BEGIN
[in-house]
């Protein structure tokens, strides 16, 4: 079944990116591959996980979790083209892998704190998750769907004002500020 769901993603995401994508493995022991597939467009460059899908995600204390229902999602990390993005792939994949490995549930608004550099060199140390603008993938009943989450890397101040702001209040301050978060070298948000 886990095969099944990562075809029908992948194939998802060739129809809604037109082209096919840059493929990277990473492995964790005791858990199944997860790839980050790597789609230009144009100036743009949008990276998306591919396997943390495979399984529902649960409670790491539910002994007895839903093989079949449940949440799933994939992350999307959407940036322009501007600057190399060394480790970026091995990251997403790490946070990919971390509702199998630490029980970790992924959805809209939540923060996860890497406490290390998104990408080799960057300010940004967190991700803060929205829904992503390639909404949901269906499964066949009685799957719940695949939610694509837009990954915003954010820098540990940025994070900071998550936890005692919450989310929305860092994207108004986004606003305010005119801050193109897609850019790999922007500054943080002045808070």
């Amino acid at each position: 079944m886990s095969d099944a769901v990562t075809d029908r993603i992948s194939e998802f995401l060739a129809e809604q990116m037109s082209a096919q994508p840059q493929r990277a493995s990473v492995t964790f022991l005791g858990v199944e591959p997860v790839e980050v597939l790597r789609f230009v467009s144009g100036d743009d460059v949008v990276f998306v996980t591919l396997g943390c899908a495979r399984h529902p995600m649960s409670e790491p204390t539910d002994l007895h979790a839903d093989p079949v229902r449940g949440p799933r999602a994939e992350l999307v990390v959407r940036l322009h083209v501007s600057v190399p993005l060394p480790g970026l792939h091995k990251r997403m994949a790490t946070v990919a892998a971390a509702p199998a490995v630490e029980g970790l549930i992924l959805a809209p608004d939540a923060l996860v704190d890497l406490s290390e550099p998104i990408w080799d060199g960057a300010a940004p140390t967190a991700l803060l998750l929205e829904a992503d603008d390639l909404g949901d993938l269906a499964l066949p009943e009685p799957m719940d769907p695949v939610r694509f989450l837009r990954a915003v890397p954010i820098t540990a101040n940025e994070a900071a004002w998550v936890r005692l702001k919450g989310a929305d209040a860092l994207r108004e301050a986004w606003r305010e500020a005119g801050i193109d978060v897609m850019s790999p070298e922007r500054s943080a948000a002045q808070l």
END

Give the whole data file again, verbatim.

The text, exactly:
[in-house]
């Protein structure tokens, strides 16, 4: 079944990116591959996980979790083209892998704190998750769907004002500020 769901993603995401994508493995022991597939467009460059899908995600204390229902999602990390993005792939994949490995549930608004550099060199140390603008993938009943989450890397101040702001209040301050978060070298948000 886990095969099944990562075809029908992948194939998802060739129809809604037109082209096919840059493929990277990473492995964790005791858990199944997860790839980050790597789609230009144009100036743009949008990276998306591919396997943390495979399984529902649960409670790491539910002994007895839903093989079949449940949440799933994939992350999307959407940036322009501007600057190399060394480790970026091995990251997403790490946070990919971390509702199998630490029980970790992924959805809209939540923060996860890497406490290390998104990408080799960057300010940004967190991700803060929205829904992503390639909404949901269906499964066949009685799957719940695949939610694509837009990954915003954010820098540990940025994070900071998550936890005692919450989310929305860092994207108004986004606003305010005119801050193109897609850019790999922007500054943080002045808070």
């Amino acid at each position: 079944m886990s095969d099944a769901v990562t075809d029908r993603i992948s194939e998802f995401l060739a129809e809604q990116m037109s082209a096919q994508p840059q493929r990277a493995s990473v492995t964790f022991l005791g858990v199944e591959p997860v790839e980050v597939l790597r789609f230009v467009s144009g100036d743009d460059v949008v990276f998306v996980t591919l396997g943390c899908a495979r399984h529902p995600m649960s409670e790491p204390t539910d002994l007895h979790a839903d093989p079949v229902r449940g949440p799933r999602a994939e992350l999307v990390v959407r940036l322009h083209v501007s600057v190399p993005l060394p480790g970026l792939h091995k990251r997403m994949a790490t946070v990919a892998a971390a509702p199998a490995v630490e029980g970790l549930i992924l959805a809209p608004d939540a923060l996860v704190d890497l406490s290390e550099p998104i990408w080799d060199g960057a300010a940004p140390t967190a991700l803060l998750l929205e829904a992503d603008d390639l909404g949901d993938l269906a499964l066949p009943e009685p799957m719940d769907p695949v939610r694509f989450l837009r990954a915003v890397p954010i820098t540990a101040n940025e994070a900071a004002w998550v936890r005692l702001k919450g989310a929305d209040a860092l994207r108004e301050a986004w606003r305010e500020a005119g801050i193109d978060v897609m850019s790999p070298e922007r500054s943080a948000a002045q808070l």